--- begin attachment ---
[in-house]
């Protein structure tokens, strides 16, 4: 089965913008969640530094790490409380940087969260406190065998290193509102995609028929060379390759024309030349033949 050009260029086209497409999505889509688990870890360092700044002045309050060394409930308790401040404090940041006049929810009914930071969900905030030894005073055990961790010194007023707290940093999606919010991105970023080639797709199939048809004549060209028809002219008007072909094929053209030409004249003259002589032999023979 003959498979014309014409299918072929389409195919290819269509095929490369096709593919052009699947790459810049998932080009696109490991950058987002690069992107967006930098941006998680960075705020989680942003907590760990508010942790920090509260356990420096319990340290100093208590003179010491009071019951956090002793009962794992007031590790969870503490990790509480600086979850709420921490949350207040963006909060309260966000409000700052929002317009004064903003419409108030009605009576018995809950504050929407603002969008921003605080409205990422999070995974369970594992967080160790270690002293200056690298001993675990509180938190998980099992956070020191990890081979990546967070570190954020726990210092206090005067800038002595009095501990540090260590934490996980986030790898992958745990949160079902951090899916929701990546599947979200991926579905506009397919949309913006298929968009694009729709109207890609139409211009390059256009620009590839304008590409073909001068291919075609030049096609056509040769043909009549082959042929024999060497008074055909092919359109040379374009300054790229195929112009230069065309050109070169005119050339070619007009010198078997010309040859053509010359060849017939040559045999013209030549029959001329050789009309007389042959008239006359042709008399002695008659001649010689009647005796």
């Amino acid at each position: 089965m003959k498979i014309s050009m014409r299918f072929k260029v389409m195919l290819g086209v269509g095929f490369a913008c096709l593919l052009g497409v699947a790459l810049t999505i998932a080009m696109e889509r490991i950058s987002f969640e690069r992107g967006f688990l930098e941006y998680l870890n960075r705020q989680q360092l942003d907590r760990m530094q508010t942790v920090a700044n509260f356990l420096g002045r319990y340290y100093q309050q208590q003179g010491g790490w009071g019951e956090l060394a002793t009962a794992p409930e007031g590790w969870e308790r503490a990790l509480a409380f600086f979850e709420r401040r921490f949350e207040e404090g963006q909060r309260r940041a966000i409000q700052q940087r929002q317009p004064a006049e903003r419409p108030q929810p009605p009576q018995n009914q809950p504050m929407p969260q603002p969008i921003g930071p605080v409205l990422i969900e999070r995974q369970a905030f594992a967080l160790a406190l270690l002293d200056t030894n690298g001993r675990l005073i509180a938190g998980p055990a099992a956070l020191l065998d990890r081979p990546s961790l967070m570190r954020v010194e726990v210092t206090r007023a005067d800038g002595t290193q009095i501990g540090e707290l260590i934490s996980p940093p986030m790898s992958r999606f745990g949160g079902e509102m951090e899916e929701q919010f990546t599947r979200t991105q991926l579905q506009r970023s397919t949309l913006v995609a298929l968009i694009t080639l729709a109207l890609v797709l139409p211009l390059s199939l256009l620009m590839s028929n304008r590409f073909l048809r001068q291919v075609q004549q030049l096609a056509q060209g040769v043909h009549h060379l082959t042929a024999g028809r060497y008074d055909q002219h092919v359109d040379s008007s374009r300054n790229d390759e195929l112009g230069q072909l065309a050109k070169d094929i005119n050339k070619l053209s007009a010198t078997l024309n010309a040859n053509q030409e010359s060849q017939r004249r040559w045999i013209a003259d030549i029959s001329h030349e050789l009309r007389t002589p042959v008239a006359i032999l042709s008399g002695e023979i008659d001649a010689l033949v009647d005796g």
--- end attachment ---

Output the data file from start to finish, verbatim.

[in-house]
């Protein structure tokens, strides 16, 4: 089965913008969640530094790490409380940087969260406190065998290193509102995609028929060379390759024309030349033949 050009260029086209497409999505889509688990870890360092700044002045309050060394409930308790401040404090940041006049929810009914930071969900905030030894005073055990961790010194007023707290940093999606919010991105970023080639797709199939048809004549060209028809002219008007072909094929053209030409004249003259002589032999023979 003959498979014309014409299918072929389409195919290819269509095929490369096709593919052009699947790459810049998932080009696109490991950058987002690069992107967006930098941006998680960075705020989680942003907590760990508010942790920090509260356990420096319990340290100093208590003179010491009071019951956090002793009962794992007031590790969870503490990790509480600086979850709420921490949350207040963006909060309260966000409000700052929002317009004064903003419409108030009605009576018995809950504050929407603002969008921003605080409205990422999070995974369970594992967080160790270690002293200056690298001993675990509180938190998980099992956070020191990890081979990546967070570190954020726990210092206090005067800038002595009095501990540090260590934490996980986030790898992958745990949160079902951090899916929701990546599947979200991926579905506009397919949309913006298929968009694009729709109207890609139409211009390059256009620009590839304008590409073909001068291919075609030049096609056509040769043909009549082959042929024999060497008074055909092919359109040379374009300054790229195929112009230069065309050109070169005119050339070619007009010198078997010309040859053509010359060849017939040559045999013209030549029959001329050789009309007389042959008239006359042709008399002695008659001649010689009647005796």
């Amino acid at each position: 089965m003959k498979i014309s050009m014409r299918f072929k260029v389409m195919l290819g086209v269509g095929f490369a913008c096709l593919l052009g497409v699947a790459l810049t999505i998932a080009m696109e889509r490991i950058s987002f969640e690069r992107g967006f688990l930098e941006y998680l870890n960075r705020q989680q360092l942003d907590r760990m530094q508010t942790v920090a700044n509260f356990l420096g002045r319990y340290y100093q309050q208590q003179g010491g790490w009071g019951e956090l060394a002793t009962a794992p409930e007031g590790w969870e308790r503490a990790l509480a409380f600086f979850e709420r401040r921490f949350e207040e404090g963006q909060r309260r940041a966000i409000q700052q940087r929002q317009p004064a006049e903003r419409p108030q929810p009605p009576q018995n009914q809950p504050m929407p969260q603002p969008i921003g930071p605080v409205l990422i969900e999070r995974q369970a905030f594992a967080l160790a406190l270690l002293d200056t030894n690298g001993r675990l005073i509180a938190g998980p055990a099992a956070l020191l065998d990890r081979p990546s961790l967070m570190r954020v010194e726990v210092t206090r007023a005067d800038g002595t290193q009095i501990g540090e707290l260590i934490s996980p940093p986030m790898s992958r999606f745990g949160g079902e509102m951090e899916e929701q919010f990546t599947r979200t991105q991926l579905q506009r970023s397919t949309l913006v995609a298929l968009i694009t080639l729709a109207l890609v797709l139409p211009l390059s199939l256009l620009m590839s028929n304008r590409f073909l048809r001068q291919v075609q004549q030049l096609a056509q060209g040769v043909h009549h060379l082959t042929a024999g028809r060497y008074d055909q002219h092919v359109d040379s008007s374009r300054n790229d390759e195929l112009g230069q072909l065309a050109k070169d094929i005119n050339k070619l053209s007009a010198t078997l024309n010309a040859n053509q030409e010359s060849q017939r004249r040559w045999i013209a003259d030549i029959s001329h030349e050789l009309r007389t002589p042959v008239a006359i032999l042709s008399g002695e023979i008659d001649a010689l033949v009647d005796g």